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I really struggle with the notation $\int f(x) dx$ because of the whole $+\,C$ thing, and this becomes double pronounced when $f(x)$ isn't defined everywhere. For example, we learned in high school that:

$$\int \frac{1}{x} dx = \log |x|+C$$

This doesn't really make sense to me. Personally, I think the correct answer is $$\int \frac{1}{x}dx = \log |x|+A \cdot H(x)+B\cdot H(-x),$$ where $H$ is the Heaviside step function.

Anyway, I want to understand the conventions surrounding this notation.

Questions.

What conventions surround the meaning of expressions like $\int \frac{1}{x} dx$? In particular:

Q0. How do mathematics educators typically understand the meaning of the notation $\int \frac{1}{x}dx,$ and would they give the solution $\log|x|+C$ full marks?

Q1. How do actual mathematicians understand the meaning of this notation? Is it simply avoided in serious mathematics? If not, would the statement $\int \frac{1}{x}dx = \log |x|+C$ be considered "correct"?

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    $\begingroup$ Regarding the second inequality, it often is the case, by convention, in introductory Calculus that the functions are defined in an interval, making the equality equivalent to the first one. $\endgroup$
    – Git Gud
    Commented Sep 8, 2015 at 10:07
  • $\begingroup$ Dear @goblin : the tone is rather combative, and you are, by your own words, seeking opinions about what a large community thinks, which is not actually on-topic. $\endgroup$
    – rschwieb
    Commented Sep 8, 2015 at 10:10
  • $\begingroup$ @rschwieb, where is my tone combative? $\endgroup$ Commented Sep 8, 2015 at 10:10
  • $\begingroup$ "I don't like conventional idea X. I think it should by Y. Anyway what does everyone think about this?" Not super combative, just a little. The more important thing here though is that it's discussion based rather than answerable. $\endgroup$
    – rschwieb
    Commented Sep 8, 2015 at 10:12
  • $\begingroup$ Regarding Q0, the problem is interpreting the symbol as integration of an expression instead of integration of a function (which will have a domain, hopefully an interval). In my opinion, though established, the notation is terribly unfortunate $\endgroup$
    – Git Gud
    Commented Sep 8, 2015 at 10:12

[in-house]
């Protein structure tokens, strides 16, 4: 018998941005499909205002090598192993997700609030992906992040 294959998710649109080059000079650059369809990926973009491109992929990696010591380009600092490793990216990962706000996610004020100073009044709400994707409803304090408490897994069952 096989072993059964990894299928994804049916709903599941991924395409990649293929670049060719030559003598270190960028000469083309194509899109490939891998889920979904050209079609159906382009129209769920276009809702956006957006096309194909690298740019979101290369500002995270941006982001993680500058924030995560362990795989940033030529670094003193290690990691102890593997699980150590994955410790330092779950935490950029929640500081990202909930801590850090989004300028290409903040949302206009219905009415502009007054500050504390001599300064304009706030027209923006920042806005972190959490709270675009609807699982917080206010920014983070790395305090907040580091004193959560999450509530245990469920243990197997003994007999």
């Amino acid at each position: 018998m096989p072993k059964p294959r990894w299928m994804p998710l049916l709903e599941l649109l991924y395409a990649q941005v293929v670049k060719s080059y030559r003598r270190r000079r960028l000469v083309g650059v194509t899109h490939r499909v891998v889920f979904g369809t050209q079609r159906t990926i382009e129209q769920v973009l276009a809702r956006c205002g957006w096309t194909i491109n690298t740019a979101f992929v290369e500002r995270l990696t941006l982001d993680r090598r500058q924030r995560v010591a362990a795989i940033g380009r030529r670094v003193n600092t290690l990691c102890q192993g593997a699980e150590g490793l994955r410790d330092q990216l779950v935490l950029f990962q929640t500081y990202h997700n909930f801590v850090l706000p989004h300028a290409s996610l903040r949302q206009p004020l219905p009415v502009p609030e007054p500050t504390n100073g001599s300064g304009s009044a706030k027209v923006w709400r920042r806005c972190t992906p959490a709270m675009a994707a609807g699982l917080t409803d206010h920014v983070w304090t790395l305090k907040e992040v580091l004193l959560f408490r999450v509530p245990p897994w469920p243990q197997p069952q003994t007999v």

1 Answer 1

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I try to avoid writing $$ \int \frac{1}{x}\,dx=\log|x|+C $$ to my students, since there is a common misunderstanding then, that, applying the fundamental theorem of calculus, $$ \int_{-1}^2\frac{1}{x}\,dx = \log|2|-\log|-1|=\log 2, $$ even though the integral does not exist. Instead, I prefer to write $$ \int\frac{1}{x}\,dx = \log x+C,\quad x>0, $$ and just mention that one has to be observant regarding which $x$'s one consider. Sometimes I also say that $$ \int\frac{1}{x}\,dx=\log(-x)+C,\quad x<0, $$

The authors of the book we use write $$ \int \frac{1}{x}\,dx=\log|x|+C $$ and therefore it would be strange not to give full credits on exams for that, if that question arises (I have not met this problem yet). I think that gives my point of view on your questions.

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  • $\begingroup$ I think that this is an important point. If you're trying to integrate $1/x$ past $0$, then you're probably doing something wrong. Therefore, we don't need different values of $C$ on different sides of $0$. $\endgroup$
    – Arthur
    Commented Sep 8, 2015 at 10:09
  • $\begingroup$ Thanks for the thoughtful answer. Just a small critique, and I don't mean to pick a fight, but as a Year 12 student I always hated the notation $\mathrm{Fact}, \mathrm{Condition}$ because my brain reads this as $\mathrm{Fact},\mathrm{Fact}$. For instance, my brain reads $\int\frac{1}{x}\,dx = \log x+C, \; x>0$ as saying that $\int\frac{1}{x}\,dx = \log x+C$ is true, and that $x>0$ is also true. I think mathematics educators and professionals should choose a different notation for this, like: $$\int\frac{1}{x}\,dx=\log(-x)+C \;\;\bigg|\;\; x>0$$ where the chosen symbol is to be read "given." $\endgroup$ Commented Sep 8, 2015 at 20:01
  • $\begingroup$ Or even just use a word: $$\int\frac{1}{x}\,dx=\log(-x)+C \;\;\mbox{if}\;\; x>0$$ $\endgroup$ Commented Sep 8, 2015 at 20:03
  • $\begingroup$ I see, and maybe that way of writing it is a bit sloppy. Sometimes, you see $\forall x>0$ instead of just $x>0$. $\endgroup$
    – mickep
    Commented Sep 8, 2015 at 20:04

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